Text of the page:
Anonymous 2 said...


TJM has apparently set himself up as the authority to tell you how to vote. He is not the authority. The U.S. Bishops are (as is Cardinal Ratzinger). Here is a link to the USCCB document “Faithful Citizenship”:

I am so tired of continually having to resist TJM’s manipulative nonsense, however well-intentioned it might be, and I implore, nay beg, readers not to listen to TJM, an evident Trump supporter, but to read—carefully—the Bishops’ document and then prayerfully make up their own minds about what is, and is not, permitted to Catholics in the voting booth.

My own reading of the Bishops’ document is that what you cannot do as a Catholic is to vote for a candidate who supports abortion if your intention in so doing is to support abortion yourself. But there is no blanket prohibition against voting for a candidate who supports abortion.

To be sure, the premise that abortion is an intrinsic evil is indeed correct. To be sure, too, abortion itself must always be opposed. But this does not mean that one must always oppose, and never vote for, a candidate who supports abortion. If it did, all that a candidate would have to do to secure the vote of a Catholic who chooses to vote would be to publicly oppose abortion, even cynically (but of course this never happens, right?).

Less naively, then, the “Faithful Citizenship” document states:

“Catholics often face difficult choices about how to vote. This is why it is so important to vote according to a well-formed conscience that perceives the proper relationship among moral goods. A Catholic cannot vote for a candidate who favors a policy promoting an intrinsically evil act, such as abortion, euthanasia, assisted suicide, deliberately subjecting workers or the poor to subhuman living conditions, redefining marriage in ways that violate its essential meaning, or racist behavior, if the voter’s intent is to support that position. In such cases, a Catholic would be guilty of formal cooperation in grave evil. At the same time, a voter should not use a candidate’s opposition to an intrinsic evil to justify indifference or inattentiveness to other important moral issues involving human life and dignity.

35. There may be times when a Catholic who rejects a candidate’s unacceptable position even on policies promoting an intrinsically evil act may reasonably decide to vote for that candidate for other morally grave reasons. Voting in this way would be permissible only for truly grave moral reasons, not to advance narrow interests or partisan preferences or to ignore a fundamental moral evil.

36. When all candidates hold a position that promotes an intrinsically evil act, the conscientious voter faces a dilemma. The voter may decide to take the extraordinary step of not voting for any candidate or, after careful deliberation, may decide to vote for the candidate deemed less likely to advance such a morally flawed position and more likely to pursue other authentic human goods.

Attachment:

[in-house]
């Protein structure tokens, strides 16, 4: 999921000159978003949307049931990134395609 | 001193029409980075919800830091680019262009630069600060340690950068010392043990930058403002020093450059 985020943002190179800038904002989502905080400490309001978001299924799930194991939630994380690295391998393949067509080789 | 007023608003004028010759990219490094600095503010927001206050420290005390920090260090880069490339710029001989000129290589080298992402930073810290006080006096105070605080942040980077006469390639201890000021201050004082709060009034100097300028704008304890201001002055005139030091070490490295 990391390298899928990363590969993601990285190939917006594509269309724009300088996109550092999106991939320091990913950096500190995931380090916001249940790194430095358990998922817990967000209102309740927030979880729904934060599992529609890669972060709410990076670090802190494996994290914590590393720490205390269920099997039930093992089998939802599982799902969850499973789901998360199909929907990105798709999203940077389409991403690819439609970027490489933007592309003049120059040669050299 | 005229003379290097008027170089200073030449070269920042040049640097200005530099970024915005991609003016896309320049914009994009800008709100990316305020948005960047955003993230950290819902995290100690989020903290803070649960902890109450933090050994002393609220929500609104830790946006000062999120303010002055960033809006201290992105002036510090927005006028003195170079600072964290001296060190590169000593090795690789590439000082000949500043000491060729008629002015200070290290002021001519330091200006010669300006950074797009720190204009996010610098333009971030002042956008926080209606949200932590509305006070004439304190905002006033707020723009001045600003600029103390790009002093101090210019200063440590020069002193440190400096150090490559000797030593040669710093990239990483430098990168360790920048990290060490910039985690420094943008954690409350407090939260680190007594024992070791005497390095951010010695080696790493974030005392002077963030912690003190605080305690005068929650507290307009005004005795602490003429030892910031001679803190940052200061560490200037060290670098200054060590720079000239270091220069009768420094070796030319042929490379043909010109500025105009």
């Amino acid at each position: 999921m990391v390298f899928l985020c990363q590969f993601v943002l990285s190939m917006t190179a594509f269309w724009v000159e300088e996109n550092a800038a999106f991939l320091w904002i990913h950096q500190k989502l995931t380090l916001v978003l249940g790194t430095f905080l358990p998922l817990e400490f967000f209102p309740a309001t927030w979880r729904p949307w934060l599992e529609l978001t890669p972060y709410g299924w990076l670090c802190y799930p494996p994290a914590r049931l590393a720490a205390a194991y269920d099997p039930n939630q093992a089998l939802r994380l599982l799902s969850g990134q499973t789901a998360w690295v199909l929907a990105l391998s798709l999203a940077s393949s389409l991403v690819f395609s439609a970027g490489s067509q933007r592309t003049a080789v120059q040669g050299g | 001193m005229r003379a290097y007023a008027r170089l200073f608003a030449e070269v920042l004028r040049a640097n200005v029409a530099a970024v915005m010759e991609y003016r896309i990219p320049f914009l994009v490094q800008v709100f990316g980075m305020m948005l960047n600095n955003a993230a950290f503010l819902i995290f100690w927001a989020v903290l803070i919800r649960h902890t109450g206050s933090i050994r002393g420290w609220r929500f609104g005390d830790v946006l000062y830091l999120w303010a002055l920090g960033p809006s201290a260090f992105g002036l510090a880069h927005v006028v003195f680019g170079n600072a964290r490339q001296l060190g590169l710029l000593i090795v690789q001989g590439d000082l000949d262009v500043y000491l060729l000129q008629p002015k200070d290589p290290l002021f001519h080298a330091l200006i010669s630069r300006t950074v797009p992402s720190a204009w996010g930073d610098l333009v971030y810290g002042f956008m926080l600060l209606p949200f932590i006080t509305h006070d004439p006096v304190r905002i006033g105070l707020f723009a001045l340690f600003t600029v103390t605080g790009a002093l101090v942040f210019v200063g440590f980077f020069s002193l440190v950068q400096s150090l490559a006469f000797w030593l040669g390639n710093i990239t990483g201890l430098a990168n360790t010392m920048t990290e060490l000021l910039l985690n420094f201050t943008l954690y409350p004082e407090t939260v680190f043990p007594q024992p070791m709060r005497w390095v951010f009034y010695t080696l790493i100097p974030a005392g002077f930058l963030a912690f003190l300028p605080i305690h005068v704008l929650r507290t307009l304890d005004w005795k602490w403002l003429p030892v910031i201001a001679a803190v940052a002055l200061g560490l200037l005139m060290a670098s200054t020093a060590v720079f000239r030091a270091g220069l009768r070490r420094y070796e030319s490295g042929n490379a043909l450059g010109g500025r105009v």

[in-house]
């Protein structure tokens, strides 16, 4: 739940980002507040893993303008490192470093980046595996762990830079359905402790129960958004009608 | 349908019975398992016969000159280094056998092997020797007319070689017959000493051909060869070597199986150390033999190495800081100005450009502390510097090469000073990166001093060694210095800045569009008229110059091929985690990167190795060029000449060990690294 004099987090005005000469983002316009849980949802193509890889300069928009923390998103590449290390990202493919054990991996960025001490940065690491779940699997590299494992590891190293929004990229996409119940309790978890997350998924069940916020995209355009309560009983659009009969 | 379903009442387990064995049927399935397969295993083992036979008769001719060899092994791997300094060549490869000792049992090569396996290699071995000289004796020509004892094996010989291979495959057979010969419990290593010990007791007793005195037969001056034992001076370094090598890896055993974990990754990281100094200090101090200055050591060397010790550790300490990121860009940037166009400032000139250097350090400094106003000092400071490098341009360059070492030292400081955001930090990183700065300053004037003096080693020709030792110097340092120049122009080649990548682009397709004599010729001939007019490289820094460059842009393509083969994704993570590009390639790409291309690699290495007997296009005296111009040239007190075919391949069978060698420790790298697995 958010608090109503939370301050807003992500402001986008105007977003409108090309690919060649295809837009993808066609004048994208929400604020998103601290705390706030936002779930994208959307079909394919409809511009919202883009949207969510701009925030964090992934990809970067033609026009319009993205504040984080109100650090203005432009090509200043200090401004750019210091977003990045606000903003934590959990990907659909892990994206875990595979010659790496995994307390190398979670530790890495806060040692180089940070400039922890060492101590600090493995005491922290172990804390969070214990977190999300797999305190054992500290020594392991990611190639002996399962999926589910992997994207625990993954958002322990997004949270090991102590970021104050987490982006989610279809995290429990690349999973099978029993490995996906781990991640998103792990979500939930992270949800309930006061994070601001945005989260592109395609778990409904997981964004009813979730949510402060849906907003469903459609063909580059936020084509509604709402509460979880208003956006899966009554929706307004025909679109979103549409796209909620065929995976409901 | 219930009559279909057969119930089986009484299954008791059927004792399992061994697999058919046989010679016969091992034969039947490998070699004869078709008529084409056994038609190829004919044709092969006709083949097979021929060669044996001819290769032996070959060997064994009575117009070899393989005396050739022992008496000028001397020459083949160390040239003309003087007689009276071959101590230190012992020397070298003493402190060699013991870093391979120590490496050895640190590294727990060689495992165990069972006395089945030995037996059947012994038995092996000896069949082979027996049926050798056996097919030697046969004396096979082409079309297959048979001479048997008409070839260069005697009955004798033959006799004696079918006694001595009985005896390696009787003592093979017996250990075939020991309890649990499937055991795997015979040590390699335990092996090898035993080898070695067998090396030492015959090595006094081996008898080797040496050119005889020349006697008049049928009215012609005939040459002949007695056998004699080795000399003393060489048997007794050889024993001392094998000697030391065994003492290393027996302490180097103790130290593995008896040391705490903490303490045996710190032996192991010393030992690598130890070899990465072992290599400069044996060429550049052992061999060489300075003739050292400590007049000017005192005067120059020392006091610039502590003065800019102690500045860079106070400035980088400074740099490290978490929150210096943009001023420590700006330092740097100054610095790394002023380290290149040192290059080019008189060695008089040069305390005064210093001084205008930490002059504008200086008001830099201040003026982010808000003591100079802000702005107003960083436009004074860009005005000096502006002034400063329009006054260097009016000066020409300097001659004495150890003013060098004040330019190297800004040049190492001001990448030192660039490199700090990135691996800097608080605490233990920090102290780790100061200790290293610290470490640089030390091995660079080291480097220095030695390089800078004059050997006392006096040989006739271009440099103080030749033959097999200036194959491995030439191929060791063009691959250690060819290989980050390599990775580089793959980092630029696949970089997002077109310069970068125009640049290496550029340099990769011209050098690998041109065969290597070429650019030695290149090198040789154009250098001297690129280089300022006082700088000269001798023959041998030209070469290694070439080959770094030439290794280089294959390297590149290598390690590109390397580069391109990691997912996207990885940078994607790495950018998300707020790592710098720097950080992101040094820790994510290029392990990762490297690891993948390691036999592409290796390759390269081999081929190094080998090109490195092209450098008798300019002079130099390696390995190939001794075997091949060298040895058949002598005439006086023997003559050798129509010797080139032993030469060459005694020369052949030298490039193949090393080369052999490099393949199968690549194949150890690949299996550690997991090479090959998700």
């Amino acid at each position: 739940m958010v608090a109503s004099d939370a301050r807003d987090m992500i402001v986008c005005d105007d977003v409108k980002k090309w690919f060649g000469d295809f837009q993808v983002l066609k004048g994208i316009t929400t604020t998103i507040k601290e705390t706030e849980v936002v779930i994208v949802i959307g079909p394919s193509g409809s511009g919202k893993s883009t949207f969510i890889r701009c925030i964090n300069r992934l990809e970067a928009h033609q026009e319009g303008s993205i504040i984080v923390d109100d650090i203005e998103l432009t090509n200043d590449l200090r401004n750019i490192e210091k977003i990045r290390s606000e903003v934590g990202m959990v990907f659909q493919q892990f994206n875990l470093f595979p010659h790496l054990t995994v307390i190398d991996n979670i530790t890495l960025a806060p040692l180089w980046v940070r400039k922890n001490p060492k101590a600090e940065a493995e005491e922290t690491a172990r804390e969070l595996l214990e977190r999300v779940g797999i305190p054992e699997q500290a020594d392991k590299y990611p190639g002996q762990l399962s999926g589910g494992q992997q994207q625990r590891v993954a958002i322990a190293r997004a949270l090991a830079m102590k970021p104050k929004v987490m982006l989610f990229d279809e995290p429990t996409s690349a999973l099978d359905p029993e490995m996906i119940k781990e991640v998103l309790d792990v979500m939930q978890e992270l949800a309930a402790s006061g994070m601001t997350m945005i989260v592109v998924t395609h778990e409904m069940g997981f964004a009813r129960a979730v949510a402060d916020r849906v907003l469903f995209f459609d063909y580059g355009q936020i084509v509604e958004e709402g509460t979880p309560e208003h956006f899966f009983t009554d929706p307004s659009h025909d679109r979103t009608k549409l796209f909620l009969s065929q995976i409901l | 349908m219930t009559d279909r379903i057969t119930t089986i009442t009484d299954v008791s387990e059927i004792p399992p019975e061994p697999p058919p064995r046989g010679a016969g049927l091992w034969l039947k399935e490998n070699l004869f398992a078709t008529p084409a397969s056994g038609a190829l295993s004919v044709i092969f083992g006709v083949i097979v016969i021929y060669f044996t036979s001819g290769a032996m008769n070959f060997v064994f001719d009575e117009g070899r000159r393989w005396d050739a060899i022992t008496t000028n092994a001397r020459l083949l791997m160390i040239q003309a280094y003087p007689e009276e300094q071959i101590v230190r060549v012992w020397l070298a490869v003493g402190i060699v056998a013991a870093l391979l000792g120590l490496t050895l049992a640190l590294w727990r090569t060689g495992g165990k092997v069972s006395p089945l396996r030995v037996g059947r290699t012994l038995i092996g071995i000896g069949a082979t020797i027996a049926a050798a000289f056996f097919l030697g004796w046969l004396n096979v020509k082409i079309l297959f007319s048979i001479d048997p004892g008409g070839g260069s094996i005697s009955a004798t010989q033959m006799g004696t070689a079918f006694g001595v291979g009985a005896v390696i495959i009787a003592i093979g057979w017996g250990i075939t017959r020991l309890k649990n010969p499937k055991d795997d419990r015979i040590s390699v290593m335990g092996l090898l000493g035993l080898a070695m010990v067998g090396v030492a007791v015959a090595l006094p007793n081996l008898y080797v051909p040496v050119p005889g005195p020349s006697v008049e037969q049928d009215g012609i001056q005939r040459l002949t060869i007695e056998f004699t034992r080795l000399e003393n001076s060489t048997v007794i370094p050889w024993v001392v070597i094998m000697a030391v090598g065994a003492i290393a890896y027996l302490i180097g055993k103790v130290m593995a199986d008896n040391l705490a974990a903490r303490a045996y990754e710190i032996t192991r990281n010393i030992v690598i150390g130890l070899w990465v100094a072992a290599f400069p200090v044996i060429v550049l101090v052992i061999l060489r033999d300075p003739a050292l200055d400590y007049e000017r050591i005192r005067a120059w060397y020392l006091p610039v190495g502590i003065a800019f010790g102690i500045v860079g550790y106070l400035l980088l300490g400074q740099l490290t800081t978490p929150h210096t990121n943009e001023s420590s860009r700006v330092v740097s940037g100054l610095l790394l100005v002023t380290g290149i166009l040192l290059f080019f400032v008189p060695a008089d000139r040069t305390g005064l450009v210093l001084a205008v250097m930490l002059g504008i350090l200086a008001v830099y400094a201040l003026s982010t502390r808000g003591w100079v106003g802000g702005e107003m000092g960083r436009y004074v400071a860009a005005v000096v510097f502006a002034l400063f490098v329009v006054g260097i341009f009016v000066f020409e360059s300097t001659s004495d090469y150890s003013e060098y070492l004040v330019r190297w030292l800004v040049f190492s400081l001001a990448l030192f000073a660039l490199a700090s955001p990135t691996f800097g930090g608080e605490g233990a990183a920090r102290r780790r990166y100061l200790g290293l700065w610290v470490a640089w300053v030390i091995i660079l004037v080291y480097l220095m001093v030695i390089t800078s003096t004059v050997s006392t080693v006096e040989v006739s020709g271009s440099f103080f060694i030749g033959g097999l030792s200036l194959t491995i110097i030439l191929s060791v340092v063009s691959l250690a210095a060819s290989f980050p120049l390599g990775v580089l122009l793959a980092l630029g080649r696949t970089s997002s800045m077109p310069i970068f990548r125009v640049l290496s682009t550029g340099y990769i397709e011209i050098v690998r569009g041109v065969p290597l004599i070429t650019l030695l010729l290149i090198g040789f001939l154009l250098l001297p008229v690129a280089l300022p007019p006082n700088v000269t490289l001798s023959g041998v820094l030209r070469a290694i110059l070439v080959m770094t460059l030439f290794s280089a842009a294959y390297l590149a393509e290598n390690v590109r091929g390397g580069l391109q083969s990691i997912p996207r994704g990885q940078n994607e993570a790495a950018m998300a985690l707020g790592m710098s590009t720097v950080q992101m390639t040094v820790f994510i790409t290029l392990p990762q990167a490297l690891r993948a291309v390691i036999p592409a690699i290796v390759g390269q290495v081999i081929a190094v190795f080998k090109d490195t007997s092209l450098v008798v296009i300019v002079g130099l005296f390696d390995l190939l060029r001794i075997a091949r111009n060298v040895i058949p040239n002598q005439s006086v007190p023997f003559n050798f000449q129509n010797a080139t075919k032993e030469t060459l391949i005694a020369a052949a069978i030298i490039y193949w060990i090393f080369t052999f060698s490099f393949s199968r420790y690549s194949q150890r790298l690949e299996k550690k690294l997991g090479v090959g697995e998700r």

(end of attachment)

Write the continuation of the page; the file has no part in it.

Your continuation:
37. In making these decisions, it is essential for Catholics to be guided by a well-formed conscience that recognizes that all issues do not carry the same moral weight and that the moral obligation to oppose policies promoting intrinsically evil acts has a special claim on our consciences and our actions. These decisions should take into account a candidate’s commitments, character, integrity, and ability to influence a given issue. In the end, this is a decision to be made by each Catholic, guided by a conscience formed by Catholic moral teaching.

38. It is important to be clear that the political choices faced by citizens not only have an impact on general peace and prosperity but also may affect the individual’s salvation. . . .”


Anonymous 2 said...

Please note in the above extract the statements that “[t]here may be times when a Catholic who rejects a candidate’s unacceptable position even on policies promoting an intrinsically evil act may reasonably decide to vote for that candidate for other morally grave reasons” and that the decision on voting “should take into account a candidate’s commitments, character, integrity, and ability to influence a given issue.”

The introductory video in the link is also very helpful.

The bottom line is that, provided the Catholic voter reasons conscientiously in accordance with the Bishops’ Guidelines, a Catholic may vote for Donald Trump to stop Hillary Clinton and a Catholic may also conscientiously vote for Hillary Clinton to stop Trump. The difference, then, becomes a difference in judgment. It is not, repeat not, a difference between the righteous and mortal sinners.

Fr. Michael J. Kavanaugh said...

Faithful - I don't agree that choosing a candidate "strictly from a moral standpoint" is required (or always wise) for Catholics.